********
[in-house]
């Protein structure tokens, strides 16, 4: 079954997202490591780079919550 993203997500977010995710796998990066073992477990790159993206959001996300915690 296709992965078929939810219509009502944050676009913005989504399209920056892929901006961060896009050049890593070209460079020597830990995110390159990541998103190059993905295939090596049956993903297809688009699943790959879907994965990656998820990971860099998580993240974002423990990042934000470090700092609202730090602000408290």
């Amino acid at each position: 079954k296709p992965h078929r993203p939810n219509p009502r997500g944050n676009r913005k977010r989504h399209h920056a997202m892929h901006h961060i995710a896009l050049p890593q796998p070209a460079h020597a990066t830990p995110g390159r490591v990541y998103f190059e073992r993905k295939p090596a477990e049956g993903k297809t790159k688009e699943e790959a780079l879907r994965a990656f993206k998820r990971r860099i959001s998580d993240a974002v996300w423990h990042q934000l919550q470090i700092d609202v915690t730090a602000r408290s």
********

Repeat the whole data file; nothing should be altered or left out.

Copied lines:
[in-house]
């Protein structure tokens, strides 16, 4: 079954997202490591780079919550 993203997500977010995710796998990066073992477990790159993206959001996300915690 296709992965078929939810219509009502944050676009913005989504399209920056892929901006961060896009050049890593070209460079020597830990995110390159990541998103190059993905295939090596049956993903297809688009699943790959879907994965990656998820990971860099998580993240974002423990990042934000470090700092609202730090602000408290």
């Amino acid at each position: 079954k296709p992965h078929r993203p939810n219509p009502r997500g944050n676009r913005k977010r989504h399209h920056a997202m892929h901006h961060i995710a896009l050049p890593q796998p070209a460079h020597a990066t830990p995110g390159r490591v990541y998103f190059e073992r993905k295939p090596a477990e049956g993903k297809t790159k688009e699943e790959a780079l879907r994965a990656f993206k998820r990971r860099i959001s998580d993240a974002v996300w423990h990042q934000l919550q470090i700092d609202v915690t730090a602000r408290s």